TK: The band has been pretty much your band for a while, right? Or is it rotating?

LS: It’s rotating.  Sammi is our newest drummer, ‘cause we’ve always had a different drummer. And we’ve had different guitar players. But Alex and Mike have been in the band forever, Alex does accordion and keys – he’s not coming on the west coast run, but he is coming on the east coast run and he is playing the Philly show. He just bought a house and has a lot of shit going on. So it’s rotation, and even moreso now that we’re getting older and people’s lives are getting to where the consequences are more if you’re gone for a month. It’s always shifting, but Mike on this west coast run will be the only original member of the band to be coming. Sammi has been playing for two and a half years, this new guy John is a Hudson valley guitar player, and he’s really good and a good buddy, so it’s going to be exciting to have him on board.

TK: At the time Cocksure came out, you talked about it as a document of what your band sounds like. No fuss, just a straightahead rock record. What led you to the Live At The Vera Club record; did you feel like there was still room to capture that vibe?

LS: We never released a live recording, and I feel like the shows are different from the record. Cocksure is a collection of Cocksure songs and the show is a collection of greatest hits, sort of. So it’s just fun to hear. We got the recording from Vera, we were listening to it, and we were like “oh, this is really good!” It was the end of the tour, so we were like super tight. And we just decided to release it for Planned Parenthood. We didn’t have any big ideas – it was just like “Let’s release this. People will like it if they like us, ’cause it’s all the songs people like the most, ’cause those are the ones we play live. And let’s use the profits to help a charitable foundation that we really enjoy.”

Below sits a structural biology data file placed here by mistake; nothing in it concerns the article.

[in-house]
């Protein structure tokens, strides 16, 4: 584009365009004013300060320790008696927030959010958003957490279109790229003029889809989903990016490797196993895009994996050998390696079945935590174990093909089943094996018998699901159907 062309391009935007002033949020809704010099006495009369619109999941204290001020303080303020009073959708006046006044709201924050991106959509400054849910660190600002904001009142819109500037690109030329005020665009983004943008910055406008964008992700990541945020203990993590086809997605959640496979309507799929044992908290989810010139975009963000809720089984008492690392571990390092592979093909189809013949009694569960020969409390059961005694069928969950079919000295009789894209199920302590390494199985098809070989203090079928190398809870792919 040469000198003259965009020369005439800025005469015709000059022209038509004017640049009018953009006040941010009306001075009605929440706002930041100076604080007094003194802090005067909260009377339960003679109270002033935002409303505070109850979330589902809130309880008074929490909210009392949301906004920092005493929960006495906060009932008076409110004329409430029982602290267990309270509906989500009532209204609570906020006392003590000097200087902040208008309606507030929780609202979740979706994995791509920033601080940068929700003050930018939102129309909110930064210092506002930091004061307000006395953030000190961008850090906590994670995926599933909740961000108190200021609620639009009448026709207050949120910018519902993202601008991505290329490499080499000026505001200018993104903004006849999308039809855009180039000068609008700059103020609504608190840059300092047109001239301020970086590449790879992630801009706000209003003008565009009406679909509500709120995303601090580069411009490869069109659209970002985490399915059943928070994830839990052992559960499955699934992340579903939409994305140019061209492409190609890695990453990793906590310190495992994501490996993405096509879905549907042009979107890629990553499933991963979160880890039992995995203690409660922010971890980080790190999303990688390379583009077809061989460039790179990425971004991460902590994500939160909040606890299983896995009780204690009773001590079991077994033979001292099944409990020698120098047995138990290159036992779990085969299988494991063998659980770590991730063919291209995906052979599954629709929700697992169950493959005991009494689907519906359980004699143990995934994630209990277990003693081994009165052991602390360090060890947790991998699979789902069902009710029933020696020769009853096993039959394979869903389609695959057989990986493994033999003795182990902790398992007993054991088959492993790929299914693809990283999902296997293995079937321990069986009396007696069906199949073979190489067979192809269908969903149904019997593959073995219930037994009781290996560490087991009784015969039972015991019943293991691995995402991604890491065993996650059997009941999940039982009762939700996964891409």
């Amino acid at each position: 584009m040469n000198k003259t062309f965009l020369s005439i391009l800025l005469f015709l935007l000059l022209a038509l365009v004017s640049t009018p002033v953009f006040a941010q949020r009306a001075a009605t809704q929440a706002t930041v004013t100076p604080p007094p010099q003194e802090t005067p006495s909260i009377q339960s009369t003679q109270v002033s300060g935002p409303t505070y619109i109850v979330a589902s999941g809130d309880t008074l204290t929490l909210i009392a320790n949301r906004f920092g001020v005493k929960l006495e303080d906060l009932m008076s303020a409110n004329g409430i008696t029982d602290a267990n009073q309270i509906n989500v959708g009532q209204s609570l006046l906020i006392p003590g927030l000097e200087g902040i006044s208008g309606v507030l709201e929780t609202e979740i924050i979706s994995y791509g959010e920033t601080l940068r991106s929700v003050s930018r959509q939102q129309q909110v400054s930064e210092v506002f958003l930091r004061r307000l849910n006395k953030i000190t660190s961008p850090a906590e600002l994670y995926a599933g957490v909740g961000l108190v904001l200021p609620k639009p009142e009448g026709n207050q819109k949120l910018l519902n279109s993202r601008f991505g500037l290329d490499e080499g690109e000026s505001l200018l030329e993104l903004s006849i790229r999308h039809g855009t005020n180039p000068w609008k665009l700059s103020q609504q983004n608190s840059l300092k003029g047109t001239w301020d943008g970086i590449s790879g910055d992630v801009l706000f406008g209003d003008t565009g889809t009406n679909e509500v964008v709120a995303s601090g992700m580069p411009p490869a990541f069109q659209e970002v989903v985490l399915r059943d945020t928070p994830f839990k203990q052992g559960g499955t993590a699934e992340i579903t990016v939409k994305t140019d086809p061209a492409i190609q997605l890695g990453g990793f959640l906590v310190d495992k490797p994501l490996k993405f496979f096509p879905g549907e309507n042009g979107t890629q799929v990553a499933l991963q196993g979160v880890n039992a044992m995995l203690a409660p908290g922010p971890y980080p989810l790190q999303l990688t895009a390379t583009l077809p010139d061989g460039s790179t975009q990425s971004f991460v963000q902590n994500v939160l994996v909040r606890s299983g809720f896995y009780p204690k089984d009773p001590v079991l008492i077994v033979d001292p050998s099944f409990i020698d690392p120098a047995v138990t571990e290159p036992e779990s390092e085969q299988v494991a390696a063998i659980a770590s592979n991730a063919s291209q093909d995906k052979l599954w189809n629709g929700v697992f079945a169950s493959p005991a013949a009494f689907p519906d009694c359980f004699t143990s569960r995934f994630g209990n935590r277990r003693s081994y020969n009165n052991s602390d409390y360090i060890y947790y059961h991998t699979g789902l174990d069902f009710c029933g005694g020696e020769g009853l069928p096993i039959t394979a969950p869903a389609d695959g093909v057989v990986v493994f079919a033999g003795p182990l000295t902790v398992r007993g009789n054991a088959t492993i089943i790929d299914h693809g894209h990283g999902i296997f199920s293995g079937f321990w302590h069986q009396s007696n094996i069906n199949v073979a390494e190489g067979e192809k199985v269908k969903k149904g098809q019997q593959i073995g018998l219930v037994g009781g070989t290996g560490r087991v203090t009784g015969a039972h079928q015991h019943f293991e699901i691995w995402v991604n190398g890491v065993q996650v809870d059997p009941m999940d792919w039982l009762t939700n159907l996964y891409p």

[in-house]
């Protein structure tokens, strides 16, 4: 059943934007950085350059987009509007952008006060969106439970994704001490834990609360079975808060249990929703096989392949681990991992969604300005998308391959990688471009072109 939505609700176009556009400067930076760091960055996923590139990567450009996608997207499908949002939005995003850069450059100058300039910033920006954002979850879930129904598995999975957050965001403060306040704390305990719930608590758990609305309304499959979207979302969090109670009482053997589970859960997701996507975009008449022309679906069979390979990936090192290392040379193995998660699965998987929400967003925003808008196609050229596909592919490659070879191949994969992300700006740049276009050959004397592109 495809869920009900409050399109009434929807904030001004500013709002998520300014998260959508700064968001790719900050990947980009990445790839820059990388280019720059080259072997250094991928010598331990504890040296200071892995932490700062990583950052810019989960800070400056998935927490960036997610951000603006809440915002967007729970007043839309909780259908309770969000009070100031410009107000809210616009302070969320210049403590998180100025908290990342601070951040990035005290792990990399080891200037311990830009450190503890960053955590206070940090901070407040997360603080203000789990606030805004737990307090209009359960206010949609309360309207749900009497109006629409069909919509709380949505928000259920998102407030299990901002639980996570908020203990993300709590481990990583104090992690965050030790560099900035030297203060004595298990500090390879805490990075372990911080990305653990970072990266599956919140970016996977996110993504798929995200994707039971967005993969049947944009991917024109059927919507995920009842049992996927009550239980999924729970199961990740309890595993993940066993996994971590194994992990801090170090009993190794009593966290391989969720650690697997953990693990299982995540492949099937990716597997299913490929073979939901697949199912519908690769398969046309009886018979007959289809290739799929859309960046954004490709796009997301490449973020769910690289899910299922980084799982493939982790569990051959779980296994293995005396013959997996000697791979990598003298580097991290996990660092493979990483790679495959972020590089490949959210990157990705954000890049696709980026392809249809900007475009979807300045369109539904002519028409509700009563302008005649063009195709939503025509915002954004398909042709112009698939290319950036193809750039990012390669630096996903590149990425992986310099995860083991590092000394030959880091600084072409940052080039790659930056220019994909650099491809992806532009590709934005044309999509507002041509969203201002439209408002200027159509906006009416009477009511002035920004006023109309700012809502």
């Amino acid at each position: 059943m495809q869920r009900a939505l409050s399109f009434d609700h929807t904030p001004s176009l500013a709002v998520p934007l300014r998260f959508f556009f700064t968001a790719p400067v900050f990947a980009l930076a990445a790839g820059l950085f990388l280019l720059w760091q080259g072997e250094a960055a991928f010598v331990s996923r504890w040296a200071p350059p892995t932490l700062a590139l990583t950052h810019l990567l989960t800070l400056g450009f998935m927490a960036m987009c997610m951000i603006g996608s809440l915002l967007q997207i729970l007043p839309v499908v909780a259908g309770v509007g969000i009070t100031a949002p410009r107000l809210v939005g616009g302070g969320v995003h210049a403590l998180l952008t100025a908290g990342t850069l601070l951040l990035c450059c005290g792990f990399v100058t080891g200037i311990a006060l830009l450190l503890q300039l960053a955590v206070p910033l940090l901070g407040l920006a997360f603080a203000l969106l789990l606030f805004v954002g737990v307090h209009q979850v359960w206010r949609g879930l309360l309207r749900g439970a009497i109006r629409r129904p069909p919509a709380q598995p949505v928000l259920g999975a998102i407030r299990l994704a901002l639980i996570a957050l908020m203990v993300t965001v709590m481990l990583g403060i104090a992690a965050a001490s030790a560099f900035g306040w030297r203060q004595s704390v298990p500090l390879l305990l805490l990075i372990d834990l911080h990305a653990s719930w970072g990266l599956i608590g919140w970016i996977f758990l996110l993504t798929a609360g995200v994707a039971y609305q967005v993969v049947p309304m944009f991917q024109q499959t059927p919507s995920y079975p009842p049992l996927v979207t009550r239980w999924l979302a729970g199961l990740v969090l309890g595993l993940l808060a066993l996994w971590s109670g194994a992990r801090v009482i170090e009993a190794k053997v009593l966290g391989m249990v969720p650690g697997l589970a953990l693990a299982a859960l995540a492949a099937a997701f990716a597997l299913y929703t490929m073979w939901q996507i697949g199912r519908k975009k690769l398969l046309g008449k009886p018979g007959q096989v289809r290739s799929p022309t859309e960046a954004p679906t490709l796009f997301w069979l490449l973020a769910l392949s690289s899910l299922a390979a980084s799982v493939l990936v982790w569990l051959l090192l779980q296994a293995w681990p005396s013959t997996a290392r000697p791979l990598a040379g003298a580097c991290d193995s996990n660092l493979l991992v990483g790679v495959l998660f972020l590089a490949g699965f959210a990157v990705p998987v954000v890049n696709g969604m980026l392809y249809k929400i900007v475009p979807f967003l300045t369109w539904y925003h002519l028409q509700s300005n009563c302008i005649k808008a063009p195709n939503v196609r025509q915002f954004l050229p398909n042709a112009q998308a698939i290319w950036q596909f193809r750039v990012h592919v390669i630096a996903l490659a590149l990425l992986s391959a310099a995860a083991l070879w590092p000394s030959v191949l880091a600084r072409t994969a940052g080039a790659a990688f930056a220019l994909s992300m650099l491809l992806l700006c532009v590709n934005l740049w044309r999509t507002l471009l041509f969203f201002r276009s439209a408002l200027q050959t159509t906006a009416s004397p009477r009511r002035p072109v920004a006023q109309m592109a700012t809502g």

TK: How was that show in the Netherlands chosen? Did you tape everything on tour and pick the best night, did you go into the gig knowing it was going to be the one, or was it more happenstance?

LS: They just record everything at Vera. It’s really cool – they’re kind of a big community center, so they have art studios and practice spaces. It’s a huge compound, and they record all the shows they host. They were just like “we recorded it, would you like this?” And we were like “sure, whatever.” And we listened back and it was like “oh, it’s good!” It’s mixed well, you can hear everything. It fell into place, honestly. We weren’t seeking to record ourselves, they just did it and and told us after.

TK: I was not familiar with this club / venue / entity before. Are they associated with The Vera Project in Seattle?

LS: Yes. Vera in Seattle is modeled after Vera in Groningen. Someone was like “this is cool, I love this space, I love the people who work there and their ethos,” so they opened one in Seattle.

TK: The record is a Planned Parenthood benefit, and I’m totally loving that so many people in DIY and beyond are doing stuff for organizations like ACLU, The Trevor Project and Planned Parenthood post-election. What are your thoughts on this, and do you ever worry that we’ll hit a point of charity burnout with so many benefit record and gigs?

LS: Well I hope not, but I’m going to contribute as much as I can to anything that comes my way or anything I can think of. It’s honestly the only way that I feel a little bit less helpless. So hopefully we don’t reach charity burnout. I feel like every day, all these organizations are becoming more endangered or are needing a helping hand. But I’m really excited to keep doing what we can – I feel like it’s one of the only things I can do.

TK: I wanted to talk about covers! First, the one you did at Live at the Vera Club, “Alex Chilton” by The Replacements. Great song, obviously. How’d you choose that one?

LS: Well, Mike in the band is probably the biggest Replacements fan I’ve met in my whole life. It was like all right, let’s do a Replacements cover, it’s kind of for him. It sounded great, we did it at practice and ran with it. Covers are always songs I really love. Or sometimes there’s a song I love that I really want to cover and the band is like “Naaaaah.” Like “Possum Kingdom” by The Toadies, I’ve always wanted to cover that. But it’s also really dark.